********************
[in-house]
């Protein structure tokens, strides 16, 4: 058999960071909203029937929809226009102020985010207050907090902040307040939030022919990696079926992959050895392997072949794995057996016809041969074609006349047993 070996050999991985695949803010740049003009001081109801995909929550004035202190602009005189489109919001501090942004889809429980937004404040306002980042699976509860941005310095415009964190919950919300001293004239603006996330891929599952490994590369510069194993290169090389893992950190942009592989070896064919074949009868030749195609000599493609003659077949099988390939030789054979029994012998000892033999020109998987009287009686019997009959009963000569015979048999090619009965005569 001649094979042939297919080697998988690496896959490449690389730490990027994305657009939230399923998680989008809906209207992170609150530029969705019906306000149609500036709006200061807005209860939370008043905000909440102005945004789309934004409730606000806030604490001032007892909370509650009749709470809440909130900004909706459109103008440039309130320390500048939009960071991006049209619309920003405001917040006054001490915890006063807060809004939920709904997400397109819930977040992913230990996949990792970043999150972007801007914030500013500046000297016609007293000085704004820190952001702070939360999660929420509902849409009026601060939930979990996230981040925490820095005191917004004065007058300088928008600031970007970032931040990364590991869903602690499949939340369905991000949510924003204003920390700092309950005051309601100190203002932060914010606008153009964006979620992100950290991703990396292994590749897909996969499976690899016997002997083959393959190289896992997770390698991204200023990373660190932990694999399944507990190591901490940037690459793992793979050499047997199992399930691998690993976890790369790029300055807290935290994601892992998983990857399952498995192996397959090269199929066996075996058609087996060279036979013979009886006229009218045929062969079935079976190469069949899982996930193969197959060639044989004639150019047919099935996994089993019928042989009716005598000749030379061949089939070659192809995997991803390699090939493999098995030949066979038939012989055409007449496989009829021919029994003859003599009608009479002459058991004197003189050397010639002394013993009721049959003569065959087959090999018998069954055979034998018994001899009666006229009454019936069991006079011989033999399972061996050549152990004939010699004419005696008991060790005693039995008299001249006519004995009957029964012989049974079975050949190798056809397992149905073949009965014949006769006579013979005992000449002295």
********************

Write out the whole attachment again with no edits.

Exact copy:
[in-house]
């Protein structure tokens, strides 16, 4: 058999960071909203029937929809226009102020985010207050907090902040307040939030022919990696079926992959050895392997072949794995057996016809041969074609006349047993 070996050999991985695949803010740049003009001081109801995909929550004035202190602009005189489109919001501090942004889809429980937004404040306002980042699976509860941005310095415009964190919950919300001293004239603006996330891929599952490994590369510069194993290169090389893992950190942009592989070896064919074949009868030749195609000599493609003659077949099988390939030789054979029994012998000892033999020109998987009287009686019997009959009963000569015979048999090619009965005569 001649094979042939297919080697998988690496896959490449690389730490990027994305657009939230399923998680989008809906209207992170609150530029969705019906306000149609500036709006200061807005209860939370008043905000909440102005945004789309934004409730606000806030604490001032007892909370509650009749709470809440909130900004909706459109103008440039309130320390500048939009960071991006049209619309920003405001917040006054001490915890006063807060809004939920709904997400397109819930977040992913230990996949990792970043999150972007801007914030500013500046000297016609007293000085704004820190952001702070939360999660929420509902849409009026601060939930979990996230981040925490820095005191917004004065007058300088928008600031970007970032931040990364590991869903602690499949939340369905991000949510924003204003920390700092309950005051309601100190203002932060914010606008153009964006979620992100950290991703990396292994590749897909996969499976690899016997002997083959393959190289896992997770390698991204200023990373660190932990694999399944507990190591901490940037690459793992793979050499047997199992399930691998690993976890790369790029300055807290935290994601892992998983990857399952498995192996397959090269199929066996075996058609087996060279036979013979009886006229009218045929062969079935079976190469069949899982996930193969197959060639044989004639150019047919099935996994089993019928042989009716005598000749030379061949089939070659192809995997991803390699090939493999098995030949066979038939012989055409007449496989009829021919029994003859003599009608009479002459058991004197003189050397010639002394013993009721049959003569065959087959090999018998069954055979034998018994001899009666006229009454019936069991006079011989033999399972061996050549152990004939010699004419005696008991060790005693039995008299001249006519004995009957029964012989049974079975050949190798056809397992149905073949009965014949006769006579013979005992000449002295």